Rob's Reviews > Post-Scarcity Anarchism

Post-Scarcity Anarchism by Murray Bookchin
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Jun 16, 2010

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bookshelves: politics, read-in-2010, essays, non-fiction
Read from June 30 to July 02, 2010

Bookchin is an idealist, and on a certain level that hurts this book -- instead of detailed solutions there's flowery prose about affinity groups and ecological justice. Still, we need idealists in this age as much as we need realists, and there are a lot of the latter and not enough of the former. Post-Scarcity Anarchism is a curious book because in some respects it feel outdated -- the post-1968 assertion that revolution is just around the corner -- and in others it's well ahead of its time -- the concern about global warming. Bookchin assumes that we're living in a post-scarcity society, which I'm not so sure about, especially if you take a global view. However, our technology is definitely headed to post-scarcity (if the planet doesn't blow up first), and at some point we need to figure out how to change our society to deal with these advances. When machine labour eliminates jobs, this is at some level a good thing, but the current system ensures that instead of getting to live in leisure the humans it replaces will be reduced to nothing. This book is a solid, but flawed, start in that mission to envision a new world.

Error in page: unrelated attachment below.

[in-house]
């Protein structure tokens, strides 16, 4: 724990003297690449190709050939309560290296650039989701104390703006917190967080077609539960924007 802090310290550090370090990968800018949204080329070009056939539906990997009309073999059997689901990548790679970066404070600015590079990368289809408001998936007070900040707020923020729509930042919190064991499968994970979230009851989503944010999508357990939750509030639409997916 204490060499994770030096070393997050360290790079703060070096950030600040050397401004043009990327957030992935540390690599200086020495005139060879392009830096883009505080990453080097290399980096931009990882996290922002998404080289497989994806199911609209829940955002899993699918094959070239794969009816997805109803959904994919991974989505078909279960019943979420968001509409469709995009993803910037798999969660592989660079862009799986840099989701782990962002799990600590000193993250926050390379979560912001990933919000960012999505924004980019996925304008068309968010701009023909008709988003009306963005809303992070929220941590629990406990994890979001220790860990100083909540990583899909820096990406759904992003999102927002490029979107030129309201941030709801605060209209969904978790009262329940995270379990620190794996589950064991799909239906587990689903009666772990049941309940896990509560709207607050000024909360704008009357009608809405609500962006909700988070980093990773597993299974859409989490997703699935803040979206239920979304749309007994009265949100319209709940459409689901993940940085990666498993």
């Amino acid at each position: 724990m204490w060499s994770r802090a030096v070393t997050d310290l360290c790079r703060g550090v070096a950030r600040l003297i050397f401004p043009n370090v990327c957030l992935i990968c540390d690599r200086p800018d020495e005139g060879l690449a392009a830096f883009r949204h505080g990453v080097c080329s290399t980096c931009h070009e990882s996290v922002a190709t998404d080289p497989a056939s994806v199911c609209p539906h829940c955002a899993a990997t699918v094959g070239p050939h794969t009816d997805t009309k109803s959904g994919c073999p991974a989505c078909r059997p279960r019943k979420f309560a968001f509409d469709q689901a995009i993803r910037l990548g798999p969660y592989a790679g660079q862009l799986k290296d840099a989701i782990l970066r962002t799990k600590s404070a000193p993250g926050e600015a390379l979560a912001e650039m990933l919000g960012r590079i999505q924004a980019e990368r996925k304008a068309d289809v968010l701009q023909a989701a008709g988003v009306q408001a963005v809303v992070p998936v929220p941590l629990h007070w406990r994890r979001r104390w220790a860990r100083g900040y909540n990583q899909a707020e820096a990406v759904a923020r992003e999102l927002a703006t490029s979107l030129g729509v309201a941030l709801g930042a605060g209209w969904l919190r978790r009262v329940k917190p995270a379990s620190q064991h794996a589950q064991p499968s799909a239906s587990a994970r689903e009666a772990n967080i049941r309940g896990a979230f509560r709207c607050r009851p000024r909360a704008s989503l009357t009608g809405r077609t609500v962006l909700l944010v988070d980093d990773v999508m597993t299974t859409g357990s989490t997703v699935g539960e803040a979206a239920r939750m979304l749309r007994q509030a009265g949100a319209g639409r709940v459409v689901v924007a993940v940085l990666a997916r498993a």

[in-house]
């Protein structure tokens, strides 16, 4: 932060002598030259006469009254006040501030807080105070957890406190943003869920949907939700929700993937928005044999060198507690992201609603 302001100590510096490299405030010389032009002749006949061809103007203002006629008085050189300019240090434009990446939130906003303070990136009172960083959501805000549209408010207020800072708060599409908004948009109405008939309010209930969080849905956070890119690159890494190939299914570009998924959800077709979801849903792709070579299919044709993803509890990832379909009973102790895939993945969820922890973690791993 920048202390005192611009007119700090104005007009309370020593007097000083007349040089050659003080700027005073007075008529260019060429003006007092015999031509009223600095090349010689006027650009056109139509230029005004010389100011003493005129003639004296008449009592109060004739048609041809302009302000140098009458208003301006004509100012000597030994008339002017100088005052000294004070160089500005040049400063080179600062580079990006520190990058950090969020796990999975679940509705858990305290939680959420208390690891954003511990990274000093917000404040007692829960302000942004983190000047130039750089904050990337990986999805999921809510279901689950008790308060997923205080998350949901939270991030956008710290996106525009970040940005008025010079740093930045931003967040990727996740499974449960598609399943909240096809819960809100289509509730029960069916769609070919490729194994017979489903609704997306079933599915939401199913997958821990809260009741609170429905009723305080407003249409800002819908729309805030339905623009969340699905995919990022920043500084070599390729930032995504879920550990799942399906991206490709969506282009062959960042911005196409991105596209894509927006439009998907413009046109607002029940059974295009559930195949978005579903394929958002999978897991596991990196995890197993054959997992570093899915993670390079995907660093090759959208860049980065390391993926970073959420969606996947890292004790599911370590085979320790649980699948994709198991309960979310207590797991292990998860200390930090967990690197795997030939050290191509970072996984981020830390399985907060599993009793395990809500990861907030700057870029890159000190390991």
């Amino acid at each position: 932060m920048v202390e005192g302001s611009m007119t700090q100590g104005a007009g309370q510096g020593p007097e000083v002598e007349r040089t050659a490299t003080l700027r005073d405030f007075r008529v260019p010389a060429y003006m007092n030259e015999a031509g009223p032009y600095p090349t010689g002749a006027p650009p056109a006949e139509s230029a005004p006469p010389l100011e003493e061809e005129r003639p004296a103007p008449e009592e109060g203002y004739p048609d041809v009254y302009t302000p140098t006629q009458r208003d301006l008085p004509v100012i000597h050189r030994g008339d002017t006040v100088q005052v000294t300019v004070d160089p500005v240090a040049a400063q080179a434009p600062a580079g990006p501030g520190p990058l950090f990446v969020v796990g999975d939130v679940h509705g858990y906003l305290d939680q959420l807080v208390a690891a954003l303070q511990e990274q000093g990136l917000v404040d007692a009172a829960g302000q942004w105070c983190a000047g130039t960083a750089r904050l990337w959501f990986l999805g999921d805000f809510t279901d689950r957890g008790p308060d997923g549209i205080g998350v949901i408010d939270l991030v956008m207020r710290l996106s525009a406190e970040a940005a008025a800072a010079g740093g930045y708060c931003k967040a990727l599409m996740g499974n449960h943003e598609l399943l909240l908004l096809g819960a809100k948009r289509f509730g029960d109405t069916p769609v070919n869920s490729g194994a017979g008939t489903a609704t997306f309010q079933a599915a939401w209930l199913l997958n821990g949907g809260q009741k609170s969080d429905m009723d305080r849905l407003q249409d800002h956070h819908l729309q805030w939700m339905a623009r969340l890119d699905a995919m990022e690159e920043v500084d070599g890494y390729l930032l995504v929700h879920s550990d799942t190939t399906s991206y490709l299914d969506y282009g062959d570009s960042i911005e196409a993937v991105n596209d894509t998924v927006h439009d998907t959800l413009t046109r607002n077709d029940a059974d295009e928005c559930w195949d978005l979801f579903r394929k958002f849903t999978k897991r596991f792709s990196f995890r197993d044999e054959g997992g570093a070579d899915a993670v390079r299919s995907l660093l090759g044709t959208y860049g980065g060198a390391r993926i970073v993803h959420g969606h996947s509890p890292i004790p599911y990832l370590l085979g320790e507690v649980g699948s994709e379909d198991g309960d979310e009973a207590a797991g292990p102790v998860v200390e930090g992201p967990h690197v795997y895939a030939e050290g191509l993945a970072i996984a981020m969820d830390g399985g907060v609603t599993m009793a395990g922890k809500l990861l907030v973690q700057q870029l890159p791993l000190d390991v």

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message 1: by Cole (new)

Cole Heideman Why are you unsure if we live in a post scarcity society? it's plainly obvious we do. Go to your local supermarket and guess at how many people what can be seen on those shelves could feed if the goods were redistributed. Then take a look at how much food Americans waste every year. That alone should be enough to convince you.


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